In accordance with HUD's regulations on rulemaking at 24 CFR part 10, it is HUD's policy that the public comment period for proposed rules should be 60 days. In the case of this proposed rule, however, HUD has determined there is good cause to reduce the public comment period to 30 days for the following reasons:

First, HUD is proposing to implement the standards in Title VI of TSCA as required by the Formaldehyde Standards for Composite Wood Products Act of 2010 consistent with EPA's rule. Title VI requires that “after the date of promulgation of regulations pursuant to section 601(d) of the Toxic Substances Control Act (as amended by section 2), the Secretary of Housing and Urban Development shall update the regulation contained in section 3280.308 of title 24, Code of Federal Regulations (as in effect on the date of enactment of this Act), to ensure that the regulations reflects the standards established by Section 301 of the Toxic Substances Control Act.” HUD believes that the intent of the statute is for HUD's Start Printed Page 10743regulations to mirror EPA's regulation. If the statute intended HUD to implement its regulations in a different way, HUD would have been required to implement Title VI of TSCA upon its passage and not after EPA issued regulations. Given the lack of discretion HUD is provided in implementing Title VI of TSCA, HUD believes that a longer comment period is unnecessary.

Second, EPA in its rulemaking took comment on how to harmonize EPA's regulatory program under TSCA Title VI with HUD's manufactured home program, and what steps should be taken so that the programs are complementary. 78 FR 34820 at 34841. The majority of commenters agreed that HUD and EPA should ensure that the regulations are consistent and clear, while one commenter stated that the Formaldehyde Standards for Composite Wood Products Act of 2010 was unnecessary given HUD's existing regulations.[8] EPA received minimal comments on this question, all of which recommended streamlining the rule. EPA also addressed many other comments in its rule in order to come up with the current standards. Given HUD is adopting EPA's standards that have already been subject to notice-and-comment rulemaking and the feedback from commenters on how HUD and EPA should ensure consistency across agencies, HUD believes that a shortened time frame for public comment is appropriate.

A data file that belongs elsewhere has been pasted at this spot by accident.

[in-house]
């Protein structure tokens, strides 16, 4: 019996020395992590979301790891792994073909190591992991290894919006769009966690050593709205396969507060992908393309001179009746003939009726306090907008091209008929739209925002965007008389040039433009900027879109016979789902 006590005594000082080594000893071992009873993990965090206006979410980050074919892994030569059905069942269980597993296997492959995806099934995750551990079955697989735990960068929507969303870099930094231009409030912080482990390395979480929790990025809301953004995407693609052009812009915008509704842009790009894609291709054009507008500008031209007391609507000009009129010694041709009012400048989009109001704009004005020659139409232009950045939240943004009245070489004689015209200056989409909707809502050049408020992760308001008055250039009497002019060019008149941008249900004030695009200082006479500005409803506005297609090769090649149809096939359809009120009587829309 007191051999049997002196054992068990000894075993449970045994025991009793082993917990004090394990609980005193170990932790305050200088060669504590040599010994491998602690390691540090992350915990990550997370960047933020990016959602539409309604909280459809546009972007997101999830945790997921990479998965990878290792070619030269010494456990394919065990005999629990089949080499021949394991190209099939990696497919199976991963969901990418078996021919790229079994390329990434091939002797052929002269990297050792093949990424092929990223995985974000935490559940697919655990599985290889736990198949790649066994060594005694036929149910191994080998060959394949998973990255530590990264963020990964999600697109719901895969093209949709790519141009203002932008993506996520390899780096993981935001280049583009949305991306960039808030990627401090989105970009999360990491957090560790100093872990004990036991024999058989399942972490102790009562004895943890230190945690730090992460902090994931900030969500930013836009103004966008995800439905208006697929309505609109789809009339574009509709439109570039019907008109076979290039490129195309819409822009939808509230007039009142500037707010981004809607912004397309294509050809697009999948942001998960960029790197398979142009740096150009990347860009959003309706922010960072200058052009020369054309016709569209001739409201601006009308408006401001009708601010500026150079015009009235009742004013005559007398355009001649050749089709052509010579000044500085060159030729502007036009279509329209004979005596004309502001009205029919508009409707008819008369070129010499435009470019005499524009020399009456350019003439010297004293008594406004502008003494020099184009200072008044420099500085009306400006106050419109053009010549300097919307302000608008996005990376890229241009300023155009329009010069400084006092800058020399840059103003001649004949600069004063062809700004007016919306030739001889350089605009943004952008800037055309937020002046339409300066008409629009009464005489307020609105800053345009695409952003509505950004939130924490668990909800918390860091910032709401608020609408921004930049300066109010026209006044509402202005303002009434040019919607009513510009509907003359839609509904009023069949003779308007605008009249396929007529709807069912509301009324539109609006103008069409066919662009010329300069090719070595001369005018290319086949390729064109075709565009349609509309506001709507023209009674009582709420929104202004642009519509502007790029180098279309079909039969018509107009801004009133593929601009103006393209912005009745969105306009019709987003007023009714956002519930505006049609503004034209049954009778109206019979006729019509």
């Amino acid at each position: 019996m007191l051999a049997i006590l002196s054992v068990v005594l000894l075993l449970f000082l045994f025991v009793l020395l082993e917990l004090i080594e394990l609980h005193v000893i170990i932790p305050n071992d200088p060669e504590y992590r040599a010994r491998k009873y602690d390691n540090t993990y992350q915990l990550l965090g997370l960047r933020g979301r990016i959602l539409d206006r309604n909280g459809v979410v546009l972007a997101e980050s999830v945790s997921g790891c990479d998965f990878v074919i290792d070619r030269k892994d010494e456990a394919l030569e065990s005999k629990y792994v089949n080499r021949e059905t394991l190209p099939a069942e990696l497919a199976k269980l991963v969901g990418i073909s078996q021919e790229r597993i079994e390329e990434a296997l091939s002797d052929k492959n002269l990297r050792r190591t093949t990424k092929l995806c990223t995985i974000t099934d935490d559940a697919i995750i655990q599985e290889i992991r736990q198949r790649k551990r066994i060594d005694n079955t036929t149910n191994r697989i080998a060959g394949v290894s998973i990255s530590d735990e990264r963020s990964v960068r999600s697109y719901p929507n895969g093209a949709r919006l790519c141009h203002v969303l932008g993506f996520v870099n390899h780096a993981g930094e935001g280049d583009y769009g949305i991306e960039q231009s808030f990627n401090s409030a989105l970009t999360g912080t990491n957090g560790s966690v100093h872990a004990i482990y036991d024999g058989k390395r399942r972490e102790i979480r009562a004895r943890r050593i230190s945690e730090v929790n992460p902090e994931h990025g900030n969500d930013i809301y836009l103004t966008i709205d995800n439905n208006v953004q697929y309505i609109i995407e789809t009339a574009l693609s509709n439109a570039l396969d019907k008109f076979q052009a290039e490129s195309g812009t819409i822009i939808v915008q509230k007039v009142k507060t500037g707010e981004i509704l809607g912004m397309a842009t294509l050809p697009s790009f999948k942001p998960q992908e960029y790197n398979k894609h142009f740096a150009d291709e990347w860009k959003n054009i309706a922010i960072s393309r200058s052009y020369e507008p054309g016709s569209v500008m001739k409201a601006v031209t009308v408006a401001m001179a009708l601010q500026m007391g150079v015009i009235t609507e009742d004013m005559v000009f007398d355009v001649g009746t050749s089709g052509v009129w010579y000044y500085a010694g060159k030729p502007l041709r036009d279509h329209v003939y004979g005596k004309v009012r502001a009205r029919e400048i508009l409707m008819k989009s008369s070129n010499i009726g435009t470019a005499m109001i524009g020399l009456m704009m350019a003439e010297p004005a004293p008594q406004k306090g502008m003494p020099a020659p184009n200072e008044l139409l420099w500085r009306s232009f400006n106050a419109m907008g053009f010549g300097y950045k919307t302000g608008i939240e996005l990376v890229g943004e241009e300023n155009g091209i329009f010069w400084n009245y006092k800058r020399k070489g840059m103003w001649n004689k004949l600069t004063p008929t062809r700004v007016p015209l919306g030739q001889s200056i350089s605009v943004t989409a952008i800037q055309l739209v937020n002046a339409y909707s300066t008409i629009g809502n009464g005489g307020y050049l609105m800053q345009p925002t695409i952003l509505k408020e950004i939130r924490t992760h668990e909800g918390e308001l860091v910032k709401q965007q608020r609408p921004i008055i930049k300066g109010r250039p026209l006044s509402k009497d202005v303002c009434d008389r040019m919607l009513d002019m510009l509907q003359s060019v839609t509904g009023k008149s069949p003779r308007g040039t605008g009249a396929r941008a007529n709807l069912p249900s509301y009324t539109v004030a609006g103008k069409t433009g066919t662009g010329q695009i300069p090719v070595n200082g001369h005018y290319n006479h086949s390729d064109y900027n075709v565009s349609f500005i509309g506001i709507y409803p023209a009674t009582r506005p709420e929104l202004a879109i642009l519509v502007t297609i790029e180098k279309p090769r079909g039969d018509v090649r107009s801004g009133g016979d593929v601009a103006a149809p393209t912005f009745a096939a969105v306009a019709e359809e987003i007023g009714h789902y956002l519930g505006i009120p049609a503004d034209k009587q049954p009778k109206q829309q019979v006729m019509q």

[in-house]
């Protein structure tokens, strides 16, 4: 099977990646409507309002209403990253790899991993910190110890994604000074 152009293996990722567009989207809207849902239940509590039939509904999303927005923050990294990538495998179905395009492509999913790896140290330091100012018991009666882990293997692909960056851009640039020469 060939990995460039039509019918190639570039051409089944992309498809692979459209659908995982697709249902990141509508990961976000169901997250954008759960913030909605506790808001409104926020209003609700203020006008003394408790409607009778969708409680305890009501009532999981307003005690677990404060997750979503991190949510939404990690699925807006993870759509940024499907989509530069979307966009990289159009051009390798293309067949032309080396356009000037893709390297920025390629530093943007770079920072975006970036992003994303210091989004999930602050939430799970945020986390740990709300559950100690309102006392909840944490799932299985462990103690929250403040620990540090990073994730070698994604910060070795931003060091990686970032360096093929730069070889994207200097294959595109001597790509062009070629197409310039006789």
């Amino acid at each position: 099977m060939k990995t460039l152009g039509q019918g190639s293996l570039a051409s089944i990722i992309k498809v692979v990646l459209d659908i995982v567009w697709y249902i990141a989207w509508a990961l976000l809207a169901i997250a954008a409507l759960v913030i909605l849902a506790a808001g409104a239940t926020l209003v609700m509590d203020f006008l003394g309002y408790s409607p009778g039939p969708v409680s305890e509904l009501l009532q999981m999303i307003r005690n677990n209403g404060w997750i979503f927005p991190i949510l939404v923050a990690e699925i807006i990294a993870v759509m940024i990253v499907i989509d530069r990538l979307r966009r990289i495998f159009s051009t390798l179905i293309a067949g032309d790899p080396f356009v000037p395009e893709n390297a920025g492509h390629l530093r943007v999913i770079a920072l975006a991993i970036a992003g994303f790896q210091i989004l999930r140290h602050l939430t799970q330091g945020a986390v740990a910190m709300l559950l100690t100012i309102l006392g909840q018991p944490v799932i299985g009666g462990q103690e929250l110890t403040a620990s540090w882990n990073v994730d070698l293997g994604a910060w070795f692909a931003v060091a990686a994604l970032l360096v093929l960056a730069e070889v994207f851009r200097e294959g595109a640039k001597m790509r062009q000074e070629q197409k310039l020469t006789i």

Lastly, maintaining a separate set of standards for compliance, reporting, recordkeeping and labeling for the manufactured housing industry is unnecessary. EPA has set a national standard for all products, and maintaining separate, different HUD standards is inconsistent with the intent of the Formaldehyde Standards for Composite Wood Products Act of 2010. EPA's regulations, which are compliant with Title VI of TSCA, has stricter standards than HUD's current regulations and, thus, all available products will need to comply with those stricter standards. Maintaining HUD's current formaldehyde emissions standards would also be inconsistent with the statutory requirement that HUD's regulations reflect the standards required to be developed by EPA under Title VI of TSCA. The longer HUD delays issuance of its final rule, the longer the manufactured housing industry will be subject to two conflicting Federal regulations which is burdensome and confusing.

Given the statutory requirement and above justifications, HUD believes that good cause exists to reduce the public comment period to 30 days. All comments received during the 30-day public comment period will be considered in the development of the final rule.

IV. Findings and Certifications

Regulatory Review—Executive Orders 12866 and 13563

Executive Orders 12866 and 13563 direct agencies to assess all costs and benefits of available regulatory alternatives and, if regulation is necessary, to select regulatory approaches that maximize net benefits (including potential economic, environmental, public health, and safety effects; distributive impacts; and equity). Executive Order 13563 emphasizes the importance of quantifying both costs and benefits, of reducing costs, of harmonizing rules, and of promoting flexibility.